Inspiration is a complex and beguiling subject. As an Artist for many years, I have attempted to conjure up the timeless muse in innumerable ways, sometimes successfully and sometimes not. For many creative people I know, it seems to come and go when it pleases, and often when you least expect it. It’s like a cat that will stand in a doorway for long periods of time without coming inside the house. When you call the cat, it doesn’t appear to hear you. Then perhaps said cat will turn and walk away, not even considering the option of coming inside. Then, on another day, quite randomly, the cat will just walk casually through the door and come inside the house without any acknowledgment of its previous capricious, ambivalent behavior. If you are used to having a dog around the house, this might make you pull your hair out.
Doing ‘The Work’
Then there is this idea that’s been touted in recent decades by creativity book Authors like Steven Pressfield (The War of Art). It’s the idea of routinely or daily doing specific work with a medium of some kind, with a goal or deadline in mind – simply put, hunkering down and doing ‘the work.’ This is the approach to creative inspiration few Artists know about, because you have to actually do it for some time in order to understand its simple effectiveness.
For example, if you are a committed, professional writer, you most likely will have a routine to doing your writing, presumably but not necessarily at the same time everyday, or for the same length of time everyday. What happens when you commit to this way of working is nothing short of magical. Inspiration walks through the door effortlessly, without being called. Because you have developed a readiness for it, it comes. And because you’ve learned how to drop into your Flow state at any given moment by giving yourself wholly to your medium, creative inspiration will invariably invite itself in like a well-trained dog.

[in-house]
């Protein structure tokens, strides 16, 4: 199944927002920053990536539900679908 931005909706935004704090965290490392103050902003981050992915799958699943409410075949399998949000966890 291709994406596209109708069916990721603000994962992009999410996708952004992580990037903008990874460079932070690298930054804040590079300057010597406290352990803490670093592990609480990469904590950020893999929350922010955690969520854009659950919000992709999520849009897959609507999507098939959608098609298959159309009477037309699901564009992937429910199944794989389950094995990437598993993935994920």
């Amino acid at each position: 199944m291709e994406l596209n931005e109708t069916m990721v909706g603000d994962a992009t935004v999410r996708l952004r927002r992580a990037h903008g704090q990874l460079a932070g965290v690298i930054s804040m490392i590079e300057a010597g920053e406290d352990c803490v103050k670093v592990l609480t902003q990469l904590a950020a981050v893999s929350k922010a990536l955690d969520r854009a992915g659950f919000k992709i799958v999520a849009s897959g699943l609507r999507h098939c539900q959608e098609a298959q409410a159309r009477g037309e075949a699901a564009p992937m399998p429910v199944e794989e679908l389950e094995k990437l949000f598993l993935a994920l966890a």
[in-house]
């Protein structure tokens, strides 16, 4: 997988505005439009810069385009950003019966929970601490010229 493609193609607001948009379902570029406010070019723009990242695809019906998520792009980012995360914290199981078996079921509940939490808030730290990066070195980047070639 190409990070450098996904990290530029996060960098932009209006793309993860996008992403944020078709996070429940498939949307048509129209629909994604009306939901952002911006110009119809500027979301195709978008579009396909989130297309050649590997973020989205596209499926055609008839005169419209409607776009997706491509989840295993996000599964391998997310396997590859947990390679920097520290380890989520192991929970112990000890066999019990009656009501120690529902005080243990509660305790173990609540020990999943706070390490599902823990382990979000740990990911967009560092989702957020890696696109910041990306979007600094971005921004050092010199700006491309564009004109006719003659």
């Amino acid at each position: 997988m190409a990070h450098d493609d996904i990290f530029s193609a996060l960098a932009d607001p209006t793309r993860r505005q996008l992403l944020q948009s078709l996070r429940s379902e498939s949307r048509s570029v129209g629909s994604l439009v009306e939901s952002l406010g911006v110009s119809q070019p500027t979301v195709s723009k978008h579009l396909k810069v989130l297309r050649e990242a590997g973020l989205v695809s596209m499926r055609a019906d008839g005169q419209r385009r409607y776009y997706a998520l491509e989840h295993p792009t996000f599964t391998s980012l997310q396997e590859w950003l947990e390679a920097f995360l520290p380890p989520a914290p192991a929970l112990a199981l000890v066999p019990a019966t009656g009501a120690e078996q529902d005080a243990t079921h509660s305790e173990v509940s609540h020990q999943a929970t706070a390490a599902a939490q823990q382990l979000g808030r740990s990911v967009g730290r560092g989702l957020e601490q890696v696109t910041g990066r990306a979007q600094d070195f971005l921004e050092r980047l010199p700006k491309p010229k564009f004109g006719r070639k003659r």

The Monkey Mind
This brings me to the question often asked by my coaching clients – ‘Why is inspiration an annoying, capricious cat?’ (I’m paraphrasing here.) The reason inspiration seems to come and go like a mysterious feline is because our minds do the same. We commonly have what is known in certain meditation-based spiritual traditions as the ‘monkey mind.’ It is not a mental disease, so to speak, but merely a symptom of being human. We humans have minds that go all over the place, all of the time. Our minds, by which I mean the thinking parts of our minds, are constantly moving, continually producing and grasping at thoughts.
And it appears we are born this way. If you look at a baby, you can easily see their monkey mind at work because they don’t try to hide it. They are here, then the next moment they are there – they’re constantly changing their direction of attention. This is what most adults do, albeit in a less embodied way – in our heads. But we are much better at hiding our monkey minds than children. Imagine any adult person speaking or acting out every impulse that goes through their mind like a toddler does. People around them might think they were a Dadaist, or that they read too much T.S. Eliot while on drugs and got stuck that way.
Mastering the Art of Single Pointed Concentration